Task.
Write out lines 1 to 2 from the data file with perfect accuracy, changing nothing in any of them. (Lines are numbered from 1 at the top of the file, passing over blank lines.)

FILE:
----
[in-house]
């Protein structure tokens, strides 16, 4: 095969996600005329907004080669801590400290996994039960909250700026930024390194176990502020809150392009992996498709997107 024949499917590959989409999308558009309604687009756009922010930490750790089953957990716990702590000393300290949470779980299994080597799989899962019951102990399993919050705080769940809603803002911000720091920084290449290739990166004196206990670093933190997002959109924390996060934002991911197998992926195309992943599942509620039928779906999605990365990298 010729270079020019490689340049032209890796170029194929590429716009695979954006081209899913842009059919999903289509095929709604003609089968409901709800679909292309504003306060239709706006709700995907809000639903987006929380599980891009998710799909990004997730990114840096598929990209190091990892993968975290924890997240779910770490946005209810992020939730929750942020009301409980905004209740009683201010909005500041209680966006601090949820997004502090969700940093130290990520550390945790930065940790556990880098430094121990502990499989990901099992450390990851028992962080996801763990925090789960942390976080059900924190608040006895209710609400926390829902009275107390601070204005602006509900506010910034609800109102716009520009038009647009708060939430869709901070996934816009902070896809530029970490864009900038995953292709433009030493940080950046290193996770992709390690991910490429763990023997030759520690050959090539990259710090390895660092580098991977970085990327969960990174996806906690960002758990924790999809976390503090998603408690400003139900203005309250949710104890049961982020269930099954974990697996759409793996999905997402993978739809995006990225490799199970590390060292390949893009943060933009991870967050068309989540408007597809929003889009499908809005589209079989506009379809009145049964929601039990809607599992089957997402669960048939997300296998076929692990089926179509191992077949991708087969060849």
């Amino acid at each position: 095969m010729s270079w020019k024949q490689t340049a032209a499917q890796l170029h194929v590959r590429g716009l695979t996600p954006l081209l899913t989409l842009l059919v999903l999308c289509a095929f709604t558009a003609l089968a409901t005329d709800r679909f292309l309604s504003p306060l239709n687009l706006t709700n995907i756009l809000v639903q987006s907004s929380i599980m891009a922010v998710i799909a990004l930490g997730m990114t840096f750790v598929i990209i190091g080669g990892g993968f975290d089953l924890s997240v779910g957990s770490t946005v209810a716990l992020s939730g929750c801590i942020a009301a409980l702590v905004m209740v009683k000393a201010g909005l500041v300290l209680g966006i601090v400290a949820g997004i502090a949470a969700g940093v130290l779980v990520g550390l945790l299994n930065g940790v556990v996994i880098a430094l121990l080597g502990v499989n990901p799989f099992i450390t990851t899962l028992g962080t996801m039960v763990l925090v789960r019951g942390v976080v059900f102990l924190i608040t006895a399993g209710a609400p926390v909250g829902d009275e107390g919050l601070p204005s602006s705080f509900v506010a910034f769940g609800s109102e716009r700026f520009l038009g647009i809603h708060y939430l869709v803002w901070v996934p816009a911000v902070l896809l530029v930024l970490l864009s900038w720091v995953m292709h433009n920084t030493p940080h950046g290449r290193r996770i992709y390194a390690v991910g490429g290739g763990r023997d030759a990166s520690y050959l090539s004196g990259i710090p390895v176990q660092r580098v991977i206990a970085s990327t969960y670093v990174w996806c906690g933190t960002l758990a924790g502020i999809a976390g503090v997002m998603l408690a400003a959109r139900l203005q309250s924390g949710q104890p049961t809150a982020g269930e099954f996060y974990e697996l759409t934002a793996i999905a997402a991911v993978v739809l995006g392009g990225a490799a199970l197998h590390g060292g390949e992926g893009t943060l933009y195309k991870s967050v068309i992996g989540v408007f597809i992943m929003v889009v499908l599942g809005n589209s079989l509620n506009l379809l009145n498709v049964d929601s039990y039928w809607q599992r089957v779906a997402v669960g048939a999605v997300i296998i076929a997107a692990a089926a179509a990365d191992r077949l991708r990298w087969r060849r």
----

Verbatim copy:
[in-house]
């Protein structure tokens, strides 16, 4: 095969996600005329907004080669801590400290996994039960909250700026930024390194176990502020809150392009992996498709997107 024949499917590959989409999308558009309604687009756009922010930490750790089953957990716990702590000393300290949470779980299994080597799989899962019951102990399993919050705080769940809603803002911000720091920084290449290739990166004196206990670093933190997002959109924390996060934002991911197998992926195309992943599942509620039928779906999605990365990298 010729270079020019490689340049032209890796170029194929590429716009695979954006081209899913842009059919999903289509095929709604003609089968409901709800679909292309504003306060239709706006709700995907809000639903987006929380599980891009998710799909990004997730990114840096598929990209190091990892993968975290924890997240779910770490946005209810992020939730929750942020009301409980905004209740009683201010909005500041209680966006601090949820997004502090969700940093130290990520550390945790930065940790556990880098430094121990502990499989990901099992450390990851028992962080996801763990925090789960942390976080059900924190608040006895209710609400926390829902009275107390601070204005602006509900506010910034609800109102716009520009038009647009708060939430869709901070996934816009902070896809530029970490864009900038995953292709433009030493940080950046290193996770992709390690991910490429763990023997030759520690050959090539990259710090390895660092580098991977970085990327969960990174996806906690960002758990924790999809976390503090998603408690400003139900203005309250949710104890049961982020269930099954974990697996759409793996999905997402993978739809995006990225490799199970590390060292390949893009943060933009991870967050068309989540408007597809929003889009499908809005589209079989506009379809009145049964929601039990809607599992089957997402669960048939997300296998076929692990089926179509191992077949991708087969060849």